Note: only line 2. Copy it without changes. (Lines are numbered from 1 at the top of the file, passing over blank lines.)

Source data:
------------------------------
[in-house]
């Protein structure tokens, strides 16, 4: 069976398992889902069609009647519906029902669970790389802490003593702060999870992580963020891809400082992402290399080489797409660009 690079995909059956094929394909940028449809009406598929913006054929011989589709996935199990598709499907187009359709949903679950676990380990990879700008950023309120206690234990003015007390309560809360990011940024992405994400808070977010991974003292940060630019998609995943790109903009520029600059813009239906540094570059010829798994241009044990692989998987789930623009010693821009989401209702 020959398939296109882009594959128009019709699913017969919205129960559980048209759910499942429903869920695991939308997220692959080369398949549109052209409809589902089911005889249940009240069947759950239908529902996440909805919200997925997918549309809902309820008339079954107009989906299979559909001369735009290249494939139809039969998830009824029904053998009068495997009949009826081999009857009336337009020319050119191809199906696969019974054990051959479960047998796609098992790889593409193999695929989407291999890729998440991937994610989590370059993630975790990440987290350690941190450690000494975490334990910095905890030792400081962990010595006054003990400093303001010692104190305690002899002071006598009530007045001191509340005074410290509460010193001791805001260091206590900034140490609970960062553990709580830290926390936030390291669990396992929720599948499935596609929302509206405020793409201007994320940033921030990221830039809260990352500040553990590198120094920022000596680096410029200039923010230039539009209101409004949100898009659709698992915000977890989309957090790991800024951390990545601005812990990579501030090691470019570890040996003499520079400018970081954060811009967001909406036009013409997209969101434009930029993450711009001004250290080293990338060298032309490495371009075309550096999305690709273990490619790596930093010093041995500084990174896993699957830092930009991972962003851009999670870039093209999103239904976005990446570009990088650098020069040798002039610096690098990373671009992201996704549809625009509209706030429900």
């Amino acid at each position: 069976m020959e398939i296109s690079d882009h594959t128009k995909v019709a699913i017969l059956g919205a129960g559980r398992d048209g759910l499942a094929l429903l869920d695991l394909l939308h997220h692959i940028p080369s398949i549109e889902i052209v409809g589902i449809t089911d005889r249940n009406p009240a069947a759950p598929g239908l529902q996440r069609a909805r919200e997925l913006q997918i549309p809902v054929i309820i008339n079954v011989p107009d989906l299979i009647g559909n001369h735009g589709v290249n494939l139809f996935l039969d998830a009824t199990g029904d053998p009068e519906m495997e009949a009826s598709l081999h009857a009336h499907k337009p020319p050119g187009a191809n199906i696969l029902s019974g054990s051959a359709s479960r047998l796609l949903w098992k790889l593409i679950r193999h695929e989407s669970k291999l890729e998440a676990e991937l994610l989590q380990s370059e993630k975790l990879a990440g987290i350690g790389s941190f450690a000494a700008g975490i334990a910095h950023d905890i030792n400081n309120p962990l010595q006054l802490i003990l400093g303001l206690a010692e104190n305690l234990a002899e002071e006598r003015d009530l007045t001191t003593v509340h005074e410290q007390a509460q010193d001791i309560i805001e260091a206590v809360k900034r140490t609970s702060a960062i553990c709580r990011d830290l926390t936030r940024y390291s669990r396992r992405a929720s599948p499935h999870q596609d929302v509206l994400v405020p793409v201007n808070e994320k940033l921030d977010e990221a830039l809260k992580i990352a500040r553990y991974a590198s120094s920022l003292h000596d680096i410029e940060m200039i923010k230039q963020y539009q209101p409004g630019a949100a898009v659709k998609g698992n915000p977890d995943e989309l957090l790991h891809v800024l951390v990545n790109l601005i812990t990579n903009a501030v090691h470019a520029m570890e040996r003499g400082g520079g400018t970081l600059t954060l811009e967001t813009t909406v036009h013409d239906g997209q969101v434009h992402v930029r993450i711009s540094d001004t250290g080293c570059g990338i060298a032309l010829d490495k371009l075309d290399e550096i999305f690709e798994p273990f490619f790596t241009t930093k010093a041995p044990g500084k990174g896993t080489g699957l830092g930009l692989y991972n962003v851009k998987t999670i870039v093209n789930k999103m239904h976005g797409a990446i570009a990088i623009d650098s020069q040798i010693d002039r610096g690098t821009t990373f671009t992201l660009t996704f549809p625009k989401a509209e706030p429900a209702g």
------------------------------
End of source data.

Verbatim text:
């Protein structure tokens, strides 16, 4: 069976398992889902069609009647519906029902669970790389802490003593702060999870992580963020891809400082992402290399080489797409660009 690079995909059956094929394909940028449809009406598929913006054929011989589709996935199990598709499907187009359709949903679950676990380990990879700008950023309120206690234990003015007390309560809360990011940024992405994400808070977010991974003292940060630019998609995943790109903009520029600059813009239906540094570059010829798994241009044990692989998987789930623009010693821009989401209702 020959398939296109882009594959128009019709699913017969919205129960559980048209759910499942429903869920695991939308997220692959080369398949549109052209409809589902089911005889249940009240069947759950239908529902996440909805919200997925997918549309809902309820008339079954107009989906299979559909001369735009290249494939139809039969998830009824029904053998009068495997009949009826081999009857009336337009020319050119191809199906696969019974054990051959479960047998796609098992790889593409193999695929989407291999890729998440991937994610989590370059993630975790990440987290350690941190450690000494975490334990910095905890030792400081962990010595006054003990400093303001010692104190305690002899002071006598009530007045001191509340005074410290509460010193001791805001260091206590900034140490609970960062553990709580830290926390936030390291669990396992929720599948499935596609929302509206405020793409201007994320940033921030990221830039809260990352500040553990590198120094920022000596680096410029200039923010230039539009209101409004949100898009659709698992915000977890989309957090790991800024951390990545601005812990990579501030090691470019570890040996003499520079400018970081954060811009967001909406036009013409997209969101434009930029993450711009001004250290080293990338060298032309490495371009075309550096999305690709273990490619790596930093010093041995500084990174896993699957830092930009991972962003851009999670870039093209999103239904976005990446570009990088650098020069040798002039610096690098990373671009992201996704549809625009509209706030429900």